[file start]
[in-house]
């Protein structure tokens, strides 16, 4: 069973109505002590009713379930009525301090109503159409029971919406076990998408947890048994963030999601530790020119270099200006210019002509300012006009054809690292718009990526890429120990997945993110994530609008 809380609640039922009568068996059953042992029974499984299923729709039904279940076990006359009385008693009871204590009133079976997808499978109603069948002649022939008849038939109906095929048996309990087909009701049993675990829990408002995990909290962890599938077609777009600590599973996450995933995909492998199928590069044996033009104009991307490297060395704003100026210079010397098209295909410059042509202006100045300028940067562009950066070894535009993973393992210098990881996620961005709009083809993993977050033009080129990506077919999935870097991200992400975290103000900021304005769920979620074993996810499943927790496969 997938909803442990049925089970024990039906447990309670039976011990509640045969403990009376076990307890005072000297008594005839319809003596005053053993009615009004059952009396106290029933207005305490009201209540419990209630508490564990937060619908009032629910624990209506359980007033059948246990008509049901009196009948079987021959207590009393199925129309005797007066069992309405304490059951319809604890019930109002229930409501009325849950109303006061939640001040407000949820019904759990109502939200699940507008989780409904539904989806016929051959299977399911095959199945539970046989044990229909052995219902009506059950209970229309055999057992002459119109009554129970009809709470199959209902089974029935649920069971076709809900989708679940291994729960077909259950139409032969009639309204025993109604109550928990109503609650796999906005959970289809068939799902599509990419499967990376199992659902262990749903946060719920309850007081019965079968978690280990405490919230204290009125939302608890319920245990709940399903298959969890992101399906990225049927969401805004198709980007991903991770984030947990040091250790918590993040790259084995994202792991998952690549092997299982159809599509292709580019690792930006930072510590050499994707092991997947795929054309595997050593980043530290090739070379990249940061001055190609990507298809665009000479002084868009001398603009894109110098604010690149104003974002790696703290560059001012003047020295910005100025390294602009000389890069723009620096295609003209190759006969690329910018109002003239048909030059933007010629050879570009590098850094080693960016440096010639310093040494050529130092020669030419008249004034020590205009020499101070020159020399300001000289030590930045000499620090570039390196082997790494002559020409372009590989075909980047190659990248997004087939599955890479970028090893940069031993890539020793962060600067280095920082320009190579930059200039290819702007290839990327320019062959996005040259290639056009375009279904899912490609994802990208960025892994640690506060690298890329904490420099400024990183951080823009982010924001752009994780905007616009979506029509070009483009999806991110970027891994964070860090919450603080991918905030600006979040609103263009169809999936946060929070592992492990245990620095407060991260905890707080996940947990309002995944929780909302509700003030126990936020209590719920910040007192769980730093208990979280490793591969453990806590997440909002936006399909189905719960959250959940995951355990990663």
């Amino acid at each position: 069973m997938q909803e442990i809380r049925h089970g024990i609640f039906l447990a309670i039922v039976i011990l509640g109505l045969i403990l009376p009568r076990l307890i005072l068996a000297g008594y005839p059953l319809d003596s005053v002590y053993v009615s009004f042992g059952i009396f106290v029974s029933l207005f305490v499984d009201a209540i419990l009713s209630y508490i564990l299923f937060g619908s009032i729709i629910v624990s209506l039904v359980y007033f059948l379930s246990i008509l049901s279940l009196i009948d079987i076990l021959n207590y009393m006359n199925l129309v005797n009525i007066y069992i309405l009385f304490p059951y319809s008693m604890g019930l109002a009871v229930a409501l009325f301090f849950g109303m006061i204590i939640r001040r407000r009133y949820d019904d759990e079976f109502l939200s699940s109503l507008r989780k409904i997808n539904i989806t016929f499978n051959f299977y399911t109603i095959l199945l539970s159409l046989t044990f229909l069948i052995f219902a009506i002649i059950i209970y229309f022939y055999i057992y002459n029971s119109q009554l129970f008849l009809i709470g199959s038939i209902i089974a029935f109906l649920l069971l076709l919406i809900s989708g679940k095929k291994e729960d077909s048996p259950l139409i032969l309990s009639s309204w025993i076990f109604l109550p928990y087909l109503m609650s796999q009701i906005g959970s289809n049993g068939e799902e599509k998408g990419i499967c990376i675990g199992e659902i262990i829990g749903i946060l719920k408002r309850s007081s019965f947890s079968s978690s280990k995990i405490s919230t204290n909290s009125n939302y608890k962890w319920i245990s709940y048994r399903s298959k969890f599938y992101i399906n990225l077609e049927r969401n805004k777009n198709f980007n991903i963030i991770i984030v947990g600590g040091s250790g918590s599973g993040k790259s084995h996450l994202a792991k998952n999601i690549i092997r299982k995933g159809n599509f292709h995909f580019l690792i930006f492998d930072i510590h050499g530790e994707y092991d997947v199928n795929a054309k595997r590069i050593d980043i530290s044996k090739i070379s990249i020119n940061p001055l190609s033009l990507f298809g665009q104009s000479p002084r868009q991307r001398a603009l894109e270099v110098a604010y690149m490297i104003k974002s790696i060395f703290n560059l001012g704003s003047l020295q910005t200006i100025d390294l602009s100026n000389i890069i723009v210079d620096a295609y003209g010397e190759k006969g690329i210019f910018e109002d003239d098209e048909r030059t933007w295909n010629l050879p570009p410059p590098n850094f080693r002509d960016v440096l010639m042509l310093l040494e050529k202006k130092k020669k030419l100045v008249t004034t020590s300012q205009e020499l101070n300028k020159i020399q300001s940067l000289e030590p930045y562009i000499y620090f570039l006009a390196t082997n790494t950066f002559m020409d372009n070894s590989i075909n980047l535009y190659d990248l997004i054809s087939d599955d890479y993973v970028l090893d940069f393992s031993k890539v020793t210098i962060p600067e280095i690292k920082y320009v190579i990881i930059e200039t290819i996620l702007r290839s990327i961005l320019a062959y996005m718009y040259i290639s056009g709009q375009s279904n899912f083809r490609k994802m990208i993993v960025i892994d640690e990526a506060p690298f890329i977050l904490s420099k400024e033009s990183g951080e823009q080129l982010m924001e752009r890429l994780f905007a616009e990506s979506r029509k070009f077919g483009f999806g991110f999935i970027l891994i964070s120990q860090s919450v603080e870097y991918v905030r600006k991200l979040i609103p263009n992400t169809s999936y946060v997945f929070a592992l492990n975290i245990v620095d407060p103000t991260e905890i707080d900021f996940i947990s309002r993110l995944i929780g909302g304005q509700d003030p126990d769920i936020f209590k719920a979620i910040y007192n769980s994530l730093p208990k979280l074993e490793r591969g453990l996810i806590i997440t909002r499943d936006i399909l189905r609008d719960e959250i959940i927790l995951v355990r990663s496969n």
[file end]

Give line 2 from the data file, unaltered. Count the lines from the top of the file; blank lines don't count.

């Protein structure tokens, strides 16, 4: 069973109505002590009713379930009525301090109503159409029971919406076990998408947890048994963030999601530790020119270099200006210019002509300012006009054809690292718009990526890429120990997945993110994530609008 809380609640039922009568068996059953042992029974499984299923729709039904279940076990006359009385008693009871204590009133079976997808499978109603069948002649022939008849038939109906095929048996309990087909009701049993675990829990408002995990909290962890599938077609777009600590599973996450995933995909492998199928590069044996033009104009991307490297060395704003100026210079010397098209295909410059042509202006100045300028940067562009950066070894535009993973393992210098990881996620961005709009083809993993977050033009080129990506077919999935870097991200992400975290103000900021304005769920979620074993996810499943927790496969 997938909803442990049925089970024990039906447990309670039976011990509640045969403990009376076990307890005072000297008594005839319809003596005053053993009615009004059952009396106290029933207005305490009201209540419990209630508490564990937060619908009032629910624990209506359980007033059948246990008509049901009196009948079987021959207590009393199925129309005797007066069992309405304490059951319809604890019930109002229930409501009325849950109303006061939640001040407000949820019904759990109502939200699940507008989780409904539904989806016929051959299977399911095959199945539970046989044990229909052995219902009506059950209970229309055999057992002459119109009554129970009809709470199959209902089974029935649920069971076709809900989708679940291994729960077909259950139409032969009639309204025993109604109550928990109503609650796999906005959970289809068939799902599509990419499967990376199992659902262990749903946060719920309850007081019965079968978690280990405490919230204290009125939302608890319920245990709940399903298959969890992101399906990225049927969401805004198709980007991903991770984030947990040091250790918590993040790259084995994202792991998952690549092997299982159809599509292709580019690792930006930072510590050499994707092991997947795929054309595997050593980043530290090739070379990249940061001055190609990507298809665009000479002084868009001398603009894109110098604010690149104003974002790696703290560059001012003047020295910005100025390294602009000389890069723009620096295609003209190759006969690329910018109002003239048909030059933007010629050879570009590098850094080693960016440096010639310093040494050529130092020669030419008249004034020590205009020499101070020159020399300001000289030590930045000499620090570039390196082997790494002559020409372009590989075909980047190659990248997004087939599955890479970028090893940069031993890539020793962060600067280095920082320009190579930059200039290819702007290839990327320019062959996005040259290639056009375009279904899912490609994802990208960025892994640690506060690298890329904490420099400024990183951080823009982010924001752009994780905007616009979506029509070009483009999806991110970027891994964070860090919450603080991918905030600006979040609103263009169809999936946060929070592992492990245990620095407060991260905890707080996940947990309002995944929780909302509700003030126990936020209590719920910040007192769980730093208990979280490793591969453990806590997440909002936006399909189905719960959250959940995951355990990663």